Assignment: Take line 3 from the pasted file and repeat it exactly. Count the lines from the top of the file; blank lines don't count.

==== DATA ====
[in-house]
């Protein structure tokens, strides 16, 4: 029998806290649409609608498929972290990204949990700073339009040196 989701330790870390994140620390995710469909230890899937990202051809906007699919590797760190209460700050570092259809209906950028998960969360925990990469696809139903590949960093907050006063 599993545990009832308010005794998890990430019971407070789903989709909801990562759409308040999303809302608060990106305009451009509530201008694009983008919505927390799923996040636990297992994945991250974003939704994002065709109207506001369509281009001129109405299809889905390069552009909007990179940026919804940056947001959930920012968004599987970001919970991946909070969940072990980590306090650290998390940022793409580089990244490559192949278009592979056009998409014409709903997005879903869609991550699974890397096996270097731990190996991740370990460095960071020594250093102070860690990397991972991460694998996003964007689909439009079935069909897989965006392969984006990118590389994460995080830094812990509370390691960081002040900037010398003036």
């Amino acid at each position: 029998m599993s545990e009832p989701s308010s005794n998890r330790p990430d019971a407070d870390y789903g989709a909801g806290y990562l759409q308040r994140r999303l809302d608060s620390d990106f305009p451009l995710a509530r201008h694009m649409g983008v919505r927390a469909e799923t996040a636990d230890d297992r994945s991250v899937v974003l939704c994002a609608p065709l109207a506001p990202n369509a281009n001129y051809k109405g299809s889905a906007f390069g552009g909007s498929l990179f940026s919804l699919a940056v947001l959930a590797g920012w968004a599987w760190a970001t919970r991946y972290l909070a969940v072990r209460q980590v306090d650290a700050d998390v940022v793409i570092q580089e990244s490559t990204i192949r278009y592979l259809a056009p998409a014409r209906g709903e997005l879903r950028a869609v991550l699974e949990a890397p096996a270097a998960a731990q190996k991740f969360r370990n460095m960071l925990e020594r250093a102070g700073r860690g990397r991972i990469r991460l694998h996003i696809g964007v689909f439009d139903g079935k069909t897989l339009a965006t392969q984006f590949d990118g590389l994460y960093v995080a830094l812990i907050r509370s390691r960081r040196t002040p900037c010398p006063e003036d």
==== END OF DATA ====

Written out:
């Amino acid at each position: 029998m599993s545990e009832p989701s308010s005794n998890r330790p990430d019971a407070d870390y789903g989709a909801g806290y990562l759409q308040r994140r999303l809302d608060s620390d990106f305009p451009l995710a509530r201008h694009m649409g983008v919505r927390a469909e799923t996040a636990d230890d297992r994945s991250v899937v974003l939704c994002a609608p065709l109207a506001p990202n369509a281009n001129y051809k109405g299809s889905a906007f390069g552009g909007s498929l990179f940026s919804l699919a940056v947001l959930a590797g920012w968004a599987w760190a970001t919970r991946y972290l909070a969940v072990r209460q980590v306090d650290a700050d998390v940022v793409i570092q580089e990244s490559t990204i192949r278009y592979l259809a056009p998409a014409r209906g709903e997005l879903r950028a869609v991550l699974e949990a890397p096996a270097a998960a731990q190996k991740f969360r370990n460095m960071l925990e020594r250093a102070g700073r860690g990397r991972i990469r991460l694998h996003i696809g964007v689909f439009d139903g079935k069909t897989l339009a965006t392969q984006f590949d990118g590389l994460y960093v995080a830094l812990i907050r509370s390691r960081r040196t002040p900037c010398p006063e003036d």